By Margi Desmond



Bitsy Creech balanced on the stepstool, fastened the noose tightly around her neck, jumped…and landed on her feet.

“What the hell?” She gazed up at the ceiling fan to which she had tied the rope and realized it was too long. Getting psyched up to commit suicide takes a lot out of a person and Bitsy felt both emotionally exhausted and depressed. She loosened the noose from her neck and plopped upon her couch.

“I can’t even do this right,” she said to no one in particular. Gazing at the photograph on the coffee table brought tears to her eyes — a colorful eight-by-ten image of her ex-boyfriend, Buck, at the Ramseur Onion Festival. He had won the onion eating contest, earning him the title of Onion King, and drank enough cheap keg beer to get blitzed out of his mind and vomit all over the back seat of her car on the hour-long ride home. But what else, really, could she expect from a thirty-seven-year-old data entry clerk who still lived in his parents’ basement and played World of Wizardry, Elves, and Maidens with pasty, zit-riddled teenage dorks online every Saturday night? What was worse? That he broke up with her? How sad was that? She clutched a throw pillow with both hands and screamed into it so the neighbors wouldn’t hear her distress. She could not go on like this. Her life was a shambles. No hope of love or happiness in the future. After shortening the rope hanging from the living room ceiling fan, she stood on the stepstool, fastened the noose around her neck, and jumped again.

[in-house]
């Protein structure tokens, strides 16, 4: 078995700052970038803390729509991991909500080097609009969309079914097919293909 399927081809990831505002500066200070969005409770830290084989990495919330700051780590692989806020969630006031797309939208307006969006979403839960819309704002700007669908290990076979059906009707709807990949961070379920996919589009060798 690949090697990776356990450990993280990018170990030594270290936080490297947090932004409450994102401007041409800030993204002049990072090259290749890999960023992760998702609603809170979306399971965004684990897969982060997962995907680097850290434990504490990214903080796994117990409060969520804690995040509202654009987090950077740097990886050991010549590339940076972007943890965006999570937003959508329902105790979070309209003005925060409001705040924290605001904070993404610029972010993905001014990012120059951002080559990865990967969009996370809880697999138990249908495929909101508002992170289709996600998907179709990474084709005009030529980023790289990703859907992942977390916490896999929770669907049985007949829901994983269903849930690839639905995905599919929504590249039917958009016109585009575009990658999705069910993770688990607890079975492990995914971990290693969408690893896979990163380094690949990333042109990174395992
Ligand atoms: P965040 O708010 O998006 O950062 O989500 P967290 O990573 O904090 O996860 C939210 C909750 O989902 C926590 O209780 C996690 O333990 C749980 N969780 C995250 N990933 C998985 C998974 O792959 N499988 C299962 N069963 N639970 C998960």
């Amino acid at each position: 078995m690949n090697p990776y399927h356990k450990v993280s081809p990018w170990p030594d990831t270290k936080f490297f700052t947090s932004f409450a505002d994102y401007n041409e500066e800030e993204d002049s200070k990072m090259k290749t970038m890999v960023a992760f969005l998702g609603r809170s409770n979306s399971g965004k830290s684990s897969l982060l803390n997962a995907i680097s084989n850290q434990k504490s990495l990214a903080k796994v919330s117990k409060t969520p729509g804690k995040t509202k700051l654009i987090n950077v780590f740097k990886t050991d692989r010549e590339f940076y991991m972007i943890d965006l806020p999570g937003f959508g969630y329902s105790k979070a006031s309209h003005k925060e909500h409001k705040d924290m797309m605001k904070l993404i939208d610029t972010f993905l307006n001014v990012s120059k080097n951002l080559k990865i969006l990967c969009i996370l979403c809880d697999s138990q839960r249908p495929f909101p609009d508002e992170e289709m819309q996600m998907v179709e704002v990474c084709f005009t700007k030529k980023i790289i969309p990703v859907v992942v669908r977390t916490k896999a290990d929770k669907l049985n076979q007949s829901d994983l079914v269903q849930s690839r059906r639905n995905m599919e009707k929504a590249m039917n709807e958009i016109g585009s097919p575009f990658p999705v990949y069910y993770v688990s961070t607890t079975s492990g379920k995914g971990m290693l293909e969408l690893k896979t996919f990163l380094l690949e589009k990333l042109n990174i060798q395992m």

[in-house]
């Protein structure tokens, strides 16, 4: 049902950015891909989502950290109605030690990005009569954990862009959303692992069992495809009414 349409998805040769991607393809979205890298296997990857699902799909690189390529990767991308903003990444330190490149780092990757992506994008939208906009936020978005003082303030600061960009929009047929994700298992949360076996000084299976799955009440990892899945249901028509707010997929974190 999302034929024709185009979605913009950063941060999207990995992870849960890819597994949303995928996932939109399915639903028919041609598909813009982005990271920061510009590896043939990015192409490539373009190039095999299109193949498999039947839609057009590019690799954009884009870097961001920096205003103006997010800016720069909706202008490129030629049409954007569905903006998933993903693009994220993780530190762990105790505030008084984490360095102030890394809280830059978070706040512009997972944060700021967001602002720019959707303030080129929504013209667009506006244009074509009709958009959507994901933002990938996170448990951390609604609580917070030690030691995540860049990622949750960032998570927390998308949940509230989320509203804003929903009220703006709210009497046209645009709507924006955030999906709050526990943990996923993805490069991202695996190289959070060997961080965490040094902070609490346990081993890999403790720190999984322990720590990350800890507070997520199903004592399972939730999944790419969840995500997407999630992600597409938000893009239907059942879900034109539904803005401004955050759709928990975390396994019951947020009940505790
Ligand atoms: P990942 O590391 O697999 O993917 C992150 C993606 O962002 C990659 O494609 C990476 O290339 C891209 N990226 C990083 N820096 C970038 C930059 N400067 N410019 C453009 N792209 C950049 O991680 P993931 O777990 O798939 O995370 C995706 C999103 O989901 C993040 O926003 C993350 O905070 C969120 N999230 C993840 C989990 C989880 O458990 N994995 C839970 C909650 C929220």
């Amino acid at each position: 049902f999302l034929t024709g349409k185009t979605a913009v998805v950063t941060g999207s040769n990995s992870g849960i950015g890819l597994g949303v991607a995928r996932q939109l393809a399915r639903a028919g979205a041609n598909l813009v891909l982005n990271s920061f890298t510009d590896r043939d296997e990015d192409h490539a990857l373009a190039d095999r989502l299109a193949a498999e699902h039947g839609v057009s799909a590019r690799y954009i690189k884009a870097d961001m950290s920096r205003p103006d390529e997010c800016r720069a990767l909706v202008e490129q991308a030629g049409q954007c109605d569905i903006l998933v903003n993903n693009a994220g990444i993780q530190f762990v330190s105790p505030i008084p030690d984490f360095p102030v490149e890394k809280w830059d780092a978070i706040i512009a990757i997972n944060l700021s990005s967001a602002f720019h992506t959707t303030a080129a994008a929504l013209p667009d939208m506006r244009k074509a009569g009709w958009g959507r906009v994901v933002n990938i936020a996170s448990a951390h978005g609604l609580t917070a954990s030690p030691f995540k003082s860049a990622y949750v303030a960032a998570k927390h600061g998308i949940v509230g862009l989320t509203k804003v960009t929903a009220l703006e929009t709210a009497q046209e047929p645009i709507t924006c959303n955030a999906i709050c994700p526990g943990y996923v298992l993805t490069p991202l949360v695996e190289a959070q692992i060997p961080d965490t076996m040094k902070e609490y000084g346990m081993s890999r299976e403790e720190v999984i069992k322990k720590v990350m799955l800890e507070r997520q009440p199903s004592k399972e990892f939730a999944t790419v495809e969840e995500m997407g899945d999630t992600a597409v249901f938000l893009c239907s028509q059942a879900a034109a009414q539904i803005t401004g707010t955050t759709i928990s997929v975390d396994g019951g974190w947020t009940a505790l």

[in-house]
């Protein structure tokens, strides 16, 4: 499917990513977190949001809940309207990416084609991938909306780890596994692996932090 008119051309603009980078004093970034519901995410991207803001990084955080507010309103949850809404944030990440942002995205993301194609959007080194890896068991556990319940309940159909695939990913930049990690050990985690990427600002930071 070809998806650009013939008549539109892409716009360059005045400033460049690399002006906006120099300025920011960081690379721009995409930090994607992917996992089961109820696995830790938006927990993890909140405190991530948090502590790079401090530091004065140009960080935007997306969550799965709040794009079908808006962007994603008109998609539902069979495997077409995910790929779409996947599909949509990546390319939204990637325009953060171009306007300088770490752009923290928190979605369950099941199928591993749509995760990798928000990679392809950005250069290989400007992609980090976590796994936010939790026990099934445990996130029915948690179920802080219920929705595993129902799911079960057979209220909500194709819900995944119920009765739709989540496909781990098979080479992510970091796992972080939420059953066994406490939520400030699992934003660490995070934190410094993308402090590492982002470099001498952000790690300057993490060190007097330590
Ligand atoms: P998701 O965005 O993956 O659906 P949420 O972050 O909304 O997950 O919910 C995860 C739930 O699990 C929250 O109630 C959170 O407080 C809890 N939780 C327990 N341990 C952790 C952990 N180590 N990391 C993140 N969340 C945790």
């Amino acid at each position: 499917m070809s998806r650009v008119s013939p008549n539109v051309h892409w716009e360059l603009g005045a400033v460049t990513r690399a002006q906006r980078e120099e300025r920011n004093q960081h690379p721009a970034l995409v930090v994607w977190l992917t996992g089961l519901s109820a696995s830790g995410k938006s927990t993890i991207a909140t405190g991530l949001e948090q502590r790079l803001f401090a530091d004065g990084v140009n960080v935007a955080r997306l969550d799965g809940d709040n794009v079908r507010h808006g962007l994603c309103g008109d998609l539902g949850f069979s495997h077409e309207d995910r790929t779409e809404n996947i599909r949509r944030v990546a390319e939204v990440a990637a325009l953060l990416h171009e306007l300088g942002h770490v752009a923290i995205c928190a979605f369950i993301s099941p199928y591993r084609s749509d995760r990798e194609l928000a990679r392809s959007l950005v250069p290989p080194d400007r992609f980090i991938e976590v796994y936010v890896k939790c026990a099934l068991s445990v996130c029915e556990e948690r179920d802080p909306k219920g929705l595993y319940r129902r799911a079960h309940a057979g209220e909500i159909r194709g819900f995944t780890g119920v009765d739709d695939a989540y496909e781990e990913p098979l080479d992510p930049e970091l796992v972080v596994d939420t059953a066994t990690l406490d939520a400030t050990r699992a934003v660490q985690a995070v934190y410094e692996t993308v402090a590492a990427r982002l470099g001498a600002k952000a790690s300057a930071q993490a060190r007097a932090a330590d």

The fan ripped out of the ceiling and bonked her on the head as she crumpled to the floor. “Son of a bitch, cheap-ass apartment,” she thought before passing out from a concussion.